Port Authority’s cite-and-check is Pittsburgh’s stop-and-frisk

See Philip Bump, The Facts About Stop and Frisk, Washington Post (September 16, 2016)

This past Saturday, the Pittsburgh Post-Gazette published an article that identified several criticisms of the “cite-and-check” policy that Port Authority of Allegheny Authority’s cite-and-check is Pittsburgh’s stop-and-frisk. Much like stop-and-frisk, the net effect of cite-and-check will be to: make public space (in this case public transit) less accessible, reinforce the sentiment that “New Pittsburgh” is unwelcoming to poor and minority residents, and most importantly for the purposes of this discussion, contribute to mass incarceration in our region. Port Authority definitely should reconsider cite-and-check, but if it moves forward with this misguided policy, there are steps that stakeholders such as District Justices can take to push back against the negative consequences.

I. Cite-and-check: the policy and its criticisms.

According to the Post-Gazette article, cite-and-check will require police officers to do two things when a rider is suspected of not paying bus fare: issue the rider a citation and check the rider for outstanding warrants. Critics argue that cite-and-check is “heavy-handed,” could lead to racial profiling, and runs counter to the Sanctuary City model. In response, Port Authority argues that: racial profiling will be prevented by, “[police officers] simply going… systematically through the group and check[ing] everyone;” a two-month education campaign will inform riders of how to pay under the new cashless fare system; checking for warrants is standard procedure when a police officer detains a person for investigatory purposes; and increasing police presence on busses is a direct response to an increase in assaults on bus drivers and confrontations over fare payment.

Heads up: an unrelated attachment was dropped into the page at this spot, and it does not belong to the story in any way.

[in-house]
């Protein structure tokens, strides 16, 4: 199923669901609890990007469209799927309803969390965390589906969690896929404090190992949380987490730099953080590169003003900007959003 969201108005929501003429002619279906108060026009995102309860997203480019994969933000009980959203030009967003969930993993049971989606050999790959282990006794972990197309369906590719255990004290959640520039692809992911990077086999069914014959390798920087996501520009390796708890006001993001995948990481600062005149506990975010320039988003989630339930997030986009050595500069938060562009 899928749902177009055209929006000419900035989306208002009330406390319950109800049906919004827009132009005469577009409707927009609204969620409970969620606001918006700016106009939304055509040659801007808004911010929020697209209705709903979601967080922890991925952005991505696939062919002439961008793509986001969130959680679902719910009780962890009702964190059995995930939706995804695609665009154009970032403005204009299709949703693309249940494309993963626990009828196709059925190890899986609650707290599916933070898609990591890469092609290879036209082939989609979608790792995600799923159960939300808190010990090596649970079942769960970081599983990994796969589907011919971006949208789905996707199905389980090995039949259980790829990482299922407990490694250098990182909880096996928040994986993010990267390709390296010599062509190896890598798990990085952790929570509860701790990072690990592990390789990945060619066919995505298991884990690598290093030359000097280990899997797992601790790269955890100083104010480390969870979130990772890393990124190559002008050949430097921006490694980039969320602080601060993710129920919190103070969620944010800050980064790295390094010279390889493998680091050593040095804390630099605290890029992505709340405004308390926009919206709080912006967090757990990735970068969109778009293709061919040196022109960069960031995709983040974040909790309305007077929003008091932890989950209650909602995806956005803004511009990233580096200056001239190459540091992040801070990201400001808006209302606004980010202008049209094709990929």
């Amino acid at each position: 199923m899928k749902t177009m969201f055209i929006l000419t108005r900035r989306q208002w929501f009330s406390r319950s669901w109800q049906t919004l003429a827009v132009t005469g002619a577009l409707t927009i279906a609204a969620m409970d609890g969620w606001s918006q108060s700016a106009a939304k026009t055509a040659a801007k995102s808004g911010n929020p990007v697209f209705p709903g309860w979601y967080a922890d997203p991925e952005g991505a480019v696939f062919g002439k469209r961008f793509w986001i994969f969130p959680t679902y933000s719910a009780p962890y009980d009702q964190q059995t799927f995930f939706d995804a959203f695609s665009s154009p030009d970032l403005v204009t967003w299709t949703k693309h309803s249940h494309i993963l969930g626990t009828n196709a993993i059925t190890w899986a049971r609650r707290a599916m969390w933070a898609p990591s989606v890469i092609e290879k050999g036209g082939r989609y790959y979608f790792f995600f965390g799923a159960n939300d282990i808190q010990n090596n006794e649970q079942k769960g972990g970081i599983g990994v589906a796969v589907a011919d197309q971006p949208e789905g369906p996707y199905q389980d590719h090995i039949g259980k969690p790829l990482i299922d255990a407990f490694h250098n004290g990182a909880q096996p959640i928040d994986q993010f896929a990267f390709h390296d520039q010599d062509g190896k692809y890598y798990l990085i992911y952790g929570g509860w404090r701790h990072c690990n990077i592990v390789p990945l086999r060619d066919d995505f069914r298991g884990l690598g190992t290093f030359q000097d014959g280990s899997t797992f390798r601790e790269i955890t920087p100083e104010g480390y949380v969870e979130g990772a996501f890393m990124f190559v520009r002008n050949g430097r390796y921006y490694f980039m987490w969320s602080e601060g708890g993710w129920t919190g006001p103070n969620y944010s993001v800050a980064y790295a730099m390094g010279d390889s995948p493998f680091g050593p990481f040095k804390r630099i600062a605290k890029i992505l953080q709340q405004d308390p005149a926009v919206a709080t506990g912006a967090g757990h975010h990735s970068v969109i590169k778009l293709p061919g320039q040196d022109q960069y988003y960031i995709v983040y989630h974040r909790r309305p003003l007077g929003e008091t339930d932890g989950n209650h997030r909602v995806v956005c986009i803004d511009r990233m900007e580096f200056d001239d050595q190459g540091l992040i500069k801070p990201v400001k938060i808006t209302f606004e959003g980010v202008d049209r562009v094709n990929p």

One critic suggested that these responses were disingenuous, which implies that cite-and-check is grounded in ulterior motives. Without attempting to pass upon the state-of-mind of Port Authority officials, some of Port Authority’s responses appear to be incomplete. Why would an officer check a “group” of riders for warrants because one rider in the group is suspected of not paying fare? How will an education campaign about the cashless fare system help teens and poor people that rely heavily on cash because they do not have bank accounts? What evidence can Port Authority provide to support the claim that there has been an increase in assaults on drivers and confrontations over fare payment? What evidence can Port Authority provide to support its conclusion that increasing the presence of police officers on busses will cause a reduction in the number of assaults and confrontations that occur on busses?

II. Port Authority’s cite-and-check is Pittsburgh’s stop-and-frisk

I believe the most important question went unasked in the Post-Gazette article: isn’t Port Authority’s new cite-and-check policy tantamount to New York City’s controversial stop-and-frisk policy? If so, are Allegheny County residents comfortable with Port Authority officials advancing this “tough on crime” approach.

Stop-and-frisk arises from the “broken windows” theory of policing, and “empower[s] [New York police officers] to detain and search people for often-vague pretexts,” such as “furtive movements,” “casing a victim or location,” and even “other.” The effectiveness (or not) and constitutionality (or not) of stop-and-frisk was a common theme of the 2016 presidential campaign. Trump advocated for expanding stop-and-frisk, as a tool that was necessary to maintain “law and order.” Sanders and Clinton argued that stop-and-frisk should be dismantled as unconstitutional and an ineffective deterrent of crime.

Cite-and-check mirrors stop-and-frisk in several respects. It empowers officers to briefly detain or conduct “investigatory stops” of people that are suspected of not paying fare. It further empowers officers to use vague pretexts to justify investigatory stops. Not paying fare may seem like a specific (as opposed to vague) basis for suspicion. However, suspicion of not paying fare could easily extend beyond an after-the-fact scenario to an inchoate or attempt scenario, where an officer suspects that a person intends to not pay fare because of the person’s appearance, body language, or apparent association with a particular group.